Adenocarcinoma of the lung

Non-smoking woman with adenocarcinoma of the lung, IV stage with ROS1 mutation and acquired thrombophilia

Published on: 4th August, 2021

OCLC Number/Unique Identifier: 9272371189

Despite the fact, that lung cancer is more common among older smoking men, however it may also develop among young women without a smoking anamnesis. We report here a history of a non-smoking woman, 40 years old, with a diagnosis of lung adenocarcinoma at IV stage. Despite the fact, the woman received three lines of palliative chemotherapy, the disease progressed. After the sample of the tumor was tested by genetic approach, ROS1 mutation was detected, and the patient was treated with a ROS1 inhibitor, Crizotinib. Sharp improvement was observed already after the first week of treatment. After one-month adenocarcinoma shrink, and specific supraclavicular lymph nodes disappeared. Unfortunately, due to problems with financing the treatment was stopped, after what the disease began to progress rapidly, and the patient died after a month due to brain metastasis. This case is noteworthy also because the patient was first diagnosed a thrombophilia with thrombi present in deep calf veins, left heart ventricle and lungs Adenocarcinoma was discovered occasionally when during video-assisted thoracoscopic surgery biopsy specimen was taken from suspicious mass in the lower lobe of the right lung. This story reminds us that lung carcinoma may start with a paraneoplastic syndrome, like thrombophilia as in this case and finding of adenocarcinoma of the lung in young, non-smoking persons is indicative for possible ROS1 gene mutation. In such cases early treatment with ROS1 protein-tyrosine kinase inhibitors should be started as soon as possible.
Cite this ArticleCrossMarkPublonsHarvard Library HOLLISGrowKudosResearchGateBase SearchOAI PMHAcademic MicrosoftScilitSemantic ScholarUniversite de ParisUW LibrariesSJSU King LibrarySJSU King LibraryNUS LibraryMcGillDET KGL BIBLiOTEKJCU DiscoveryUniversidad De LimaWorldCatVU on WorldCat

Foley catheter balloon tamponade as a method of controlling iatrogenic pulmonary artery bleeding in redo thoracic surgery

Published on: 20th November, 2019

OCLC Number/Unique Identifier: 9269426092

Background: Pulmonary artery bleeding secondary to iatrogenic injury is a troublesome intraoperative complication. The likelihood of encountering this complication is significantly higher in redo surgery for a number of reasons, including distortion of anatomical structures, adhesions and loss of tissue planes. Significant blood loss, although rare, remains a concern, and can occasionally be life-threatening. When significant bleeding from the pulmonary artery occurs, it can be a challenging situation to manage. Case Report: A 65 year old female was undergoing redo thoracic surgery in the setting of a completion lobectomy for biopsy-proven primary adenocarcinoma of the lung. Iatrogenic injury to the pulmonary artery resulted in significant bleeding that could not be managed by gaining proximal control due to dense adhesions. The novel decision to utilize a Foley catheter for balloon tamponade was taken, in order to provide sufficient haemostasis for definitive surgical repair of the defect to be undertaken Conclusion: The increased technical difficulties of redo thoracic surgery are well recognised. We describe the first case of Foley catheter balloon tamponade being utilized in the context of iatrogenic pulmonary artery bleeding during thoracic surgery.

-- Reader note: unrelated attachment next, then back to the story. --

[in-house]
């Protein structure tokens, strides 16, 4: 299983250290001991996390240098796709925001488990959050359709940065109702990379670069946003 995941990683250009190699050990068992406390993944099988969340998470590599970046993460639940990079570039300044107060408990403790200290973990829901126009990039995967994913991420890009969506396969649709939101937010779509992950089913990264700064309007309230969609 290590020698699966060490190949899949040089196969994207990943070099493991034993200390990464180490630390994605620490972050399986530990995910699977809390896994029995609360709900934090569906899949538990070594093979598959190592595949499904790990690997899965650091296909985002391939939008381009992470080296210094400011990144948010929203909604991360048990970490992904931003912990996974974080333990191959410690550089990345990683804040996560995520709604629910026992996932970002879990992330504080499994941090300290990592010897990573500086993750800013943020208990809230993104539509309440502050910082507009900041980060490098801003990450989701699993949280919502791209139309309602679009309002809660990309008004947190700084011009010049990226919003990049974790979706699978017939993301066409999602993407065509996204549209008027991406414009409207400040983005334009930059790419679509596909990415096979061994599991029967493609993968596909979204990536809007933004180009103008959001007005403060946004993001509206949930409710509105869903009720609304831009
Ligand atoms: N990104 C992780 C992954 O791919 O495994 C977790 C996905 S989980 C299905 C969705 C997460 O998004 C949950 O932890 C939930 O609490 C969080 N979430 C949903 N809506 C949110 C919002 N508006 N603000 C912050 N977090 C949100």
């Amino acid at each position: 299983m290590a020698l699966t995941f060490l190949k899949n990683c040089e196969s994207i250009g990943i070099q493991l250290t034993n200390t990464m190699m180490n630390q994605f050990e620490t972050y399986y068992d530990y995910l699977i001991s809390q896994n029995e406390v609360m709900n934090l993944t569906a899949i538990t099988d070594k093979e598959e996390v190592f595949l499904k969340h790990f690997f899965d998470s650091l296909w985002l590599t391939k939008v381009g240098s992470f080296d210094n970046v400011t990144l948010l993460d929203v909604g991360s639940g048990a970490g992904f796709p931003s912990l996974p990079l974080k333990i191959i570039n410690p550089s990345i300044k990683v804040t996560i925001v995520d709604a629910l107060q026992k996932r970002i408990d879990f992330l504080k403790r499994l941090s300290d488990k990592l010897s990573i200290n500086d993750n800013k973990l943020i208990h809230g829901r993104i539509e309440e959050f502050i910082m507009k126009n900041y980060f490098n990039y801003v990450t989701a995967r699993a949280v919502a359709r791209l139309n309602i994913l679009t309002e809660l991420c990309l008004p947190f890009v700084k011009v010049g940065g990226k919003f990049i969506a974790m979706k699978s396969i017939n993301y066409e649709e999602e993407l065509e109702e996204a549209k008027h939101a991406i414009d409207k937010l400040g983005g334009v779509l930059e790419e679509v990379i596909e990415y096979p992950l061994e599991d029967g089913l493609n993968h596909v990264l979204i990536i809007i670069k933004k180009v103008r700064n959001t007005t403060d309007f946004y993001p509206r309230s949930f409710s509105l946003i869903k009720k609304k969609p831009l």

Cite this ArticleCrossMarkPublonsHarvard Library HOLLISGrowKudosResearchGateBase SearchOAI PMHAcademic MicrosoftScilitSemantic ScholarUniversite de ParisUW LibrariesSJSU King LibrarySJSU King LibraryNUS LibraryMcGillDET KGL BIBLiOTEKJCU DiscoveryUniversidad De LimaWorldCatVU on WorldCat

Acrometastasis as first sign of adenocarcinoma of the lung

Published on: 26th February, 2020

OCLC Number/Unique Identifier: 8559313349

Lung cancer is a major cause of morbidity and mortality worldwide. Metastasis can be seen in many organs in advanced-stage disease. Acral metastasis rate in cancer is quite low. However, because of the direct opening of the arterial circulation, the risk of acral metastasis stem from lung cancer is higher than any other cancers. Although the mechanism is not known exactly, acral metastases occur in dominant extremities. Here, we present a case with lung adenocarcinoma metastasis of the left hand in the second phalanx. We presented this case which is rarely seen in the literature to emphasize acral metastases.
Cite this ArticleCrossMarkPublonsHarvard Library HOLLISGrowKudosResearchGateBase SearchOAI PMHAcademic MicrosoftScilitSemantic ScholarUniversite de ParisUW LibrariesSJSU King LibrarySJSU King LibraryNUS LibraryMcGillDET KGL BIBLiOTEKJCU DiscoveryUniversidad De LimaWorldCatVU on WorldCat